Halifax Central Library is touted as a place that's about more than books, and that definitely proved true this summer. 

It turns out, it's a great place for birds. Well, two in particular. 

Staff first noticed a seagull spending a lot of time sitting around in one spot on the library rooftop. It was next to a vent, on vegetation, in view of the patio on the fifth floor. 

"And then came the big announcement one morning that the birth, the hatching, had occurred," said Maureen Collier, the customer service manager at the library. 

And that's how the "tiny grey fluff ball," as Collier calls it, found its first home next to Halifax's living room.

Lori 'Lil' Floof

"There were pictures flying around in email throughout the whole library," Collier said. "Staff were so excited."

They even had a big competition to name the baby. It could have been called Bagel or Seagull.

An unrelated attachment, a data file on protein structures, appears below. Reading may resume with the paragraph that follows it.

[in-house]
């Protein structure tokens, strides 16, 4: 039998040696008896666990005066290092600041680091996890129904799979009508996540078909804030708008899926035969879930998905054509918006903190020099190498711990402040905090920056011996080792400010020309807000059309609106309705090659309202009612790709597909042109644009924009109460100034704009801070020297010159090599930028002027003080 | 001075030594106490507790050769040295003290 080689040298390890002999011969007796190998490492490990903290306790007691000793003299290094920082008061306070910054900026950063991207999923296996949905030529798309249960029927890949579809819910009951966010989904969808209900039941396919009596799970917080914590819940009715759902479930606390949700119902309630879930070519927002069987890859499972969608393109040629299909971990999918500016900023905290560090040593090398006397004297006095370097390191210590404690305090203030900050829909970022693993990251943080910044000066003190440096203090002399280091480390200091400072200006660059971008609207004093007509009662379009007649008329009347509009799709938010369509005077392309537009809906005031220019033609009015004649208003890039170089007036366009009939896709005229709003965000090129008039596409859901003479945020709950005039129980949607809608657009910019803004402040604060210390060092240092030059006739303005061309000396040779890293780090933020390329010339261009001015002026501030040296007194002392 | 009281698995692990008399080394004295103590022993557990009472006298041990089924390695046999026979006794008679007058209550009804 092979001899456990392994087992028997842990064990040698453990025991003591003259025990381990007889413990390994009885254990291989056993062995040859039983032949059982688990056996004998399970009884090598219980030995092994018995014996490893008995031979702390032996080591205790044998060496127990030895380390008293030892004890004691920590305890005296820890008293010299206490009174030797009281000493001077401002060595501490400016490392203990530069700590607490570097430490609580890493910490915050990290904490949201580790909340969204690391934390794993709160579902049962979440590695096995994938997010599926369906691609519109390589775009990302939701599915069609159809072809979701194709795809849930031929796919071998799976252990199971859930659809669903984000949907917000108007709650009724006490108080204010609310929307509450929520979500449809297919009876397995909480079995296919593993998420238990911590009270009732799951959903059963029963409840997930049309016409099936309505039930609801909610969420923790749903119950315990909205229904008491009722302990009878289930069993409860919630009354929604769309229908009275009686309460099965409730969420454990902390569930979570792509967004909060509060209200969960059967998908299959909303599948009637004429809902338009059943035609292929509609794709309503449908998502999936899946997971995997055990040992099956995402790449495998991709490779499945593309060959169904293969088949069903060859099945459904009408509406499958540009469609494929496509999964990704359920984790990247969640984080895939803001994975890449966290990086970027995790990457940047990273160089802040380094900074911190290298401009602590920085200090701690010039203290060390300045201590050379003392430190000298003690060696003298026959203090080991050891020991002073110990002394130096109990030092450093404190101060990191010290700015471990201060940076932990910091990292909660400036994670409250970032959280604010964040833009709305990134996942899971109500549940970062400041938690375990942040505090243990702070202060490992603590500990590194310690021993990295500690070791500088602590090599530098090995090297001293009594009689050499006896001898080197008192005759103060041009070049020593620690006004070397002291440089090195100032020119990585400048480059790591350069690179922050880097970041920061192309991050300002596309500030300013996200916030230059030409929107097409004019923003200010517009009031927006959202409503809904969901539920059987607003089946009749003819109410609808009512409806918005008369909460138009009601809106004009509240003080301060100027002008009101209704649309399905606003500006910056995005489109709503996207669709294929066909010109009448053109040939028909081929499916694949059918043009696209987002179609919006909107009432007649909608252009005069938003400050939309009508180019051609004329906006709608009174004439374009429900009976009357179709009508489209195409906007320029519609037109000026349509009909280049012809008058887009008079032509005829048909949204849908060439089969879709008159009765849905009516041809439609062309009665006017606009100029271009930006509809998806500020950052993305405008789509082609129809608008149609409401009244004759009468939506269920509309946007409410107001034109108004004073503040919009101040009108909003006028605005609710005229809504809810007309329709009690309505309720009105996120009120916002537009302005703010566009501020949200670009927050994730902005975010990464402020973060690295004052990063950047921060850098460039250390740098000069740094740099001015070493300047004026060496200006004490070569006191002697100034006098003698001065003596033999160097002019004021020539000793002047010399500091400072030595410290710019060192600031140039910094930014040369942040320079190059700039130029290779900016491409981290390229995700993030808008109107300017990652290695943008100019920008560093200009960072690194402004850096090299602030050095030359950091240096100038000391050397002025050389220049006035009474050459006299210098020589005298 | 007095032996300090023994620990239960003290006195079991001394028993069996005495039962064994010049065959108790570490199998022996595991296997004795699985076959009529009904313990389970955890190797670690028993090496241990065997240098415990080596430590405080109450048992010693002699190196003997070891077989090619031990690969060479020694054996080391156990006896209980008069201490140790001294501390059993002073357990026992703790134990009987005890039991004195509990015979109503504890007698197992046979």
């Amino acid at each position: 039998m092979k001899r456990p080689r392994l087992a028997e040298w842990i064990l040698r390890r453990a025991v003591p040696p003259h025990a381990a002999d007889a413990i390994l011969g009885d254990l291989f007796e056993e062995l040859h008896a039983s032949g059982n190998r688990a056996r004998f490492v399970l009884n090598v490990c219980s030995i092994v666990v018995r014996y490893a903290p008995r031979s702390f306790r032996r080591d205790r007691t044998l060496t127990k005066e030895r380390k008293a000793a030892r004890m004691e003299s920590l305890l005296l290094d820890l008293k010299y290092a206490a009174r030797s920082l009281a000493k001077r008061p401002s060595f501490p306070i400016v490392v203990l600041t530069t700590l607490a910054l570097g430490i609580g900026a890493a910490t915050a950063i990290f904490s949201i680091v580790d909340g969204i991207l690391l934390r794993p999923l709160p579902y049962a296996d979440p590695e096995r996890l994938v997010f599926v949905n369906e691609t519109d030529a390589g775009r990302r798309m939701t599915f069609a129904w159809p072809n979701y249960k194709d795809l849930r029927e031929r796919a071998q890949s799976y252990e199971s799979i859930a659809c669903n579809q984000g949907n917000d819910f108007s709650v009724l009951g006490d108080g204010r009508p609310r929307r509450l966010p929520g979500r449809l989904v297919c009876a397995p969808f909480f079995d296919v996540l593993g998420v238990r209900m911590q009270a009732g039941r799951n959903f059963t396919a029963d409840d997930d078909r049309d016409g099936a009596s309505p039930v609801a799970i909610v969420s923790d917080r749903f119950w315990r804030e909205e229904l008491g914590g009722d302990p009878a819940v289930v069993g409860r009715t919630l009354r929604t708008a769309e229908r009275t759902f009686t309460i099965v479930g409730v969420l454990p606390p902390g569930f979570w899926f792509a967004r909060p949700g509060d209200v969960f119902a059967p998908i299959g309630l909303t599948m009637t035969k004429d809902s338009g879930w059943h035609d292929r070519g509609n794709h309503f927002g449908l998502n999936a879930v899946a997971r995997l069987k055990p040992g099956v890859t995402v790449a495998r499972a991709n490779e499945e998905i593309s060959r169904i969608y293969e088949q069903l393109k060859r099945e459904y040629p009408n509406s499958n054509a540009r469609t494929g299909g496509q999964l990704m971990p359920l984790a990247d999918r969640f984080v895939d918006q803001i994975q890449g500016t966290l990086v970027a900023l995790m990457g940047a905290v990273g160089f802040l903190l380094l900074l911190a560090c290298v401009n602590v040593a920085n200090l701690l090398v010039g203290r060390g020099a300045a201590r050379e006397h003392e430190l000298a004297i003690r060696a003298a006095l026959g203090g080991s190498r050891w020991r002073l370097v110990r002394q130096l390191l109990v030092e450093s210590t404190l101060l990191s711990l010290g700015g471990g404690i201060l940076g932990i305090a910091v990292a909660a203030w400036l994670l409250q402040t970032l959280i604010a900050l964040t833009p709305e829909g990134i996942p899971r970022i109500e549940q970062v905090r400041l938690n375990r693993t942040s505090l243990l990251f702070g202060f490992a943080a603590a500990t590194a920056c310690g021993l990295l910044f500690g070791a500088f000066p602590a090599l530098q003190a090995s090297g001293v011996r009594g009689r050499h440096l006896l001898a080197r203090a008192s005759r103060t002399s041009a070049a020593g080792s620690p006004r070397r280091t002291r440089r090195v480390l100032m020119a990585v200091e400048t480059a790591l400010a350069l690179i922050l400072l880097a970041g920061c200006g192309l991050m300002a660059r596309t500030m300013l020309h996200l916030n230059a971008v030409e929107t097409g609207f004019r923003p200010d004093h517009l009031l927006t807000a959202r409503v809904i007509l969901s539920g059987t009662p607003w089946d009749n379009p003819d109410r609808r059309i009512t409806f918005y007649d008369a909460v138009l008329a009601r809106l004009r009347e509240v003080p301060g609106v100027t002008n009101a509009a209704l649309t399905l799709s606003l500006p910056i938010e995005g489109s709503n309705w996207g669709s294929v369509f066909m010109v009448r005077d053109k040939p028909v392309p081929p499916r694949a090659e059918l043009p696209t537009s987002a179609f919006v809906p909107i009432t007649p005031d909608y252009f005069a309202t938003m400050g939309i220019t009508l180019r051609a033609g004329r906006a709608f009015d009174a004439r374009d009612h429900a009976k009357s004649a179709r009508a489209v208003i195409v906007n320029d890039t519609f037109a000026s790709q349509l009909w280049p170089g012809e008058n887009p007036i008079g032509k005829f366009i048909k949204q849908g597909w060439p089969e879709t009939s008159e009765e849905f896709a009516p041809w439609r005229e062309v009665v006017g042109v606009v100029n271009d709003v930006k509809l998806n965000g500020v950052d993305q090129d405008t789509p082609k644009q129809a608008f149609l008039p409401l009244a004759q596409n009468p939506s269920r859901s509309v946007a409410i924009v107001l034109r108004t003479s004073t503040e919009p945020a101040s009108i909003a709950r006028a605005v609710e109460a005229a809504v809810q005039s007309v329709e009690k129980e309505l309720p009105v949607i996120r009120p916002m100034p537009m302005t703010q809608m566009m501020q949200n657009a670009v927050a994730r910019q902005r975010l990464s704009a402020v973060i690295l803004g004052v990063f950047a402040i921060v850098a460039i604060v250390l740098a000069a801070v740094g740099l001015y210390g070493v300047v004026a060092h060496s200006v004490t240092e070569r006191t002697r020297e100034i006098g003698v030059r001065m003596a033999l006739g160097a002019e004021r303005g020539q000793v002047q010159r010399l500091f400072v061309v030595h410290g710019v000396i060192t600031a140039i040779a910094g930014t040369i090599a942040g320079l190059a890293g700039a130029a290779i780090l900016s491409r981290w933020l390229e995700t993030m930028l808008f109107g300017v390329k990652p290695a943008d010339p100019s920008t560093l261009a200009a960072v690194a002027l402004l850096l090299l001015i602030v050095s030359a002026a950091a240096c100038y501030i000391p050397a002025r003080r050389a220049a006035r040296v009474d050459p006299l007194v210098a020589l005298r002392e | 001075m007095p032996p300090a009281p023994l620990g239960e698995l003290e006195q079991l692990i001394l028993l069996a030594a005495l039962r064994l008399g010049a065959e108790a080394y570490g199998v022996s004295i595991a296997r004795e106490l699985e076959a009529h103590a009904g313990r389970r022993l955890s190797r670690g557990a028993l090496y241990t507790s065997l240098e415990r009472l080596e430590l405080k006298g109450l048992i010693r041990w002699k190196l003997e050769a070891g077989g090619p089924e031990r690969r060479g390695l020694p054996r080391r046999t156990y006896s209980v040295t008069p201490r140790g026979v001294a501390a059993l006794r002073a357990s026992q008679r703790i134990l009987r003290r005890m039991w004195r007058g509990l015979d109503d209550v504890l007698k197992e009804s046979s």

Lori and 'Lil' Floof won out. 

Lori was a suggestion that somehow evolved out of the Latin term for seagull, Larum.

Bird's-eye view

Collier said staff kept tabs on the bird's progress, "seeing the little, little fluff ball move a little further from its mom." 

It became a pet project for library staff, who learned more about the birds, their eggs and the nesting period.

Maureen Collier

Maureen Collier is the customer service manager at the Halifax Central Library. (Craig Paisley/CBC)

"Every opportunity, whether it's you know someone coming in and having a conversation with you, or wildlife on the roof, is an opportunity to learn something new," she said.

Kids were definitely into the experience. 

"How often do you get to see a baby bird?" Collier said. "It almost became, you know, our little baby, our little child." 

Flew the coop

Like all kids, Lori 'Lil' Floof eventually had to leave home. 

The bird started stretching its long legs, Collier said. 

Then, one day, it wasn't there. 

Staff spotted it between the library and Dalhousie University buildings next door. 

"He had made the leap off of the building and was getting ready to fly away," Collier said. "Our little one was growing up."

With files from CBC Radio's Mainstreet